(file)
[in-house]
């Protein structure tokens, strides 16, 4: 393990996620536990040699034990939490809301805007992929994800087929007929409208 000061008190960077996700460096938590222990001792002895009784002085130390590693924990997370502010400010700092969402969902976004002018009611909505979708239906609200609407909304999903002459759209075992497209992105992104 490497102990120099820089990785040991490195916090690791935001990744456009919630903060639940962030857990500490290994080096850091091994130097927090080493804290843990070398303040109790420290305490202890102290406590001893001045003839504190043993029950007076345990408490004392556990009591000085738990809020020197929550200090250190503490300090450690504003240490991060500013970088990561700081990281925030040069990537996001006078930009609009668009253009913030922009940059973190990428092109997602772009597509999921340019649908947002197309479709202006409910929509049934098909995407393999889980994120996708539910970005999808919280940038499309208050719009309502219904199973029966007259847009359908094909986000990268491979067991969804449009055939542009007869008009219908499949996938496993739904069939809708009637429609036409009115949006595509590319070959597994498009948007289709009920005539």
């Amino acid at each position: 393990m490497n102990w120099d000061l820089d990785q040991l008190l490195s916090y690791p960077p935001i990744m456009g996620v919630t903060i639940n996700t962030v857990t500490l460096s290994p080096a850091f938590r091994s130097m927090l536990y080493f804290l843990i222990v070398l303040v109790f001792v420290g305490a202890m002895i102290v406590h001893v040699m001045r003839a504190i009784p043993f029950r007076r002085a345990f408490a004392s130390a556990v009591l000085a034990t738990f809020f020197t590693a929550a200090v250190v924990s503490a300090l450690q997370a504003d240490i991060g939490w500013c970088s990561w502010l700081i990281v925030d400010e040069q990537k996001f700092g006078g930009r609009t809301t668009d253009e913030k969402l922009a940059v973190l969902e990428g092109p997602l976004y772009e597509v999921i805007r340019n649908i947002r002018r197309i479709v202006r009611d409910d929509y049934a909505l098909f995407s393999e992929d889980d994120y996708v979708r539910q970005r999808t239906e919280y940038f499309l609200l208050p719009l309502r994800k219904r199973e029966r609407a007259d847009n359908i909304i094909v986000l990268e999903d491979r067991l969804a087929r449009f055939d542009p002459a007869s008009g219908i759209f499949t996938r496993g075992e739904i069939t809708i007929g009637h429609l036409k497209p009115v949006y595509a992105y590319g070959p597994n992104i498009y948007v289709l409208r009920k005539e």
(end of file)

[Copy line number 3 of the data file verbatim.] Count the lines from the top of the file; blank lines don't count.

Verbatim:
């Amino acid at each position: 393990m490497n102990w120099d000061l820089d990785q040991l008190l490195s916090y690791p960077p935001i990744m456009g996620v919630t903060i639940n996700t962030v857990t500490l460096s290994p080096a850091f938590r091994s130097m927090l536990y080493f804290l843990i222990v070398l303040v109790f001792v420290g305490a202890m002895i102290v406590h001893v040699m001045r003839a504190i009784p043993f029950r007076r002085a345990f408490a004392s130390a556990v009591l000085a034990t738990f809020f020197t590693a929550a200090v250190v924990s503490a300090l450690q997370a504003d240490i991060g939490w500013c970088s990561w502010l700081i990281v925030d400010e040069q990537k996001f700092g006078g930009r609009t809301t668009d253009e913030k969402l922009a940059v973190l969902e990428g092109p997602l976004y772009e597509v999921i805007r340019n649908i947002r002018r197309i479709v202006r009611d409910d929509y049934a909505l098909f995407s393999e992929d889980d994120y996708v979708r539910q970005r999808t239906e919280y940038f499309l609200l208050p719009l309502r994800k219904r199973e029966r609407a007259d847009n359908i909304i094909v986000l990268e999903d491979r067991l969804a087929r449009f055939d542009p002459a007869s008009g219908i759209f499949t996938r496993g075992e739904i069939t809708i007929g009637h429609l036409k497209p009115v949006y595509a992105y590319g070959p597994n992104i498009y948007v289709l409208r009920k005539e």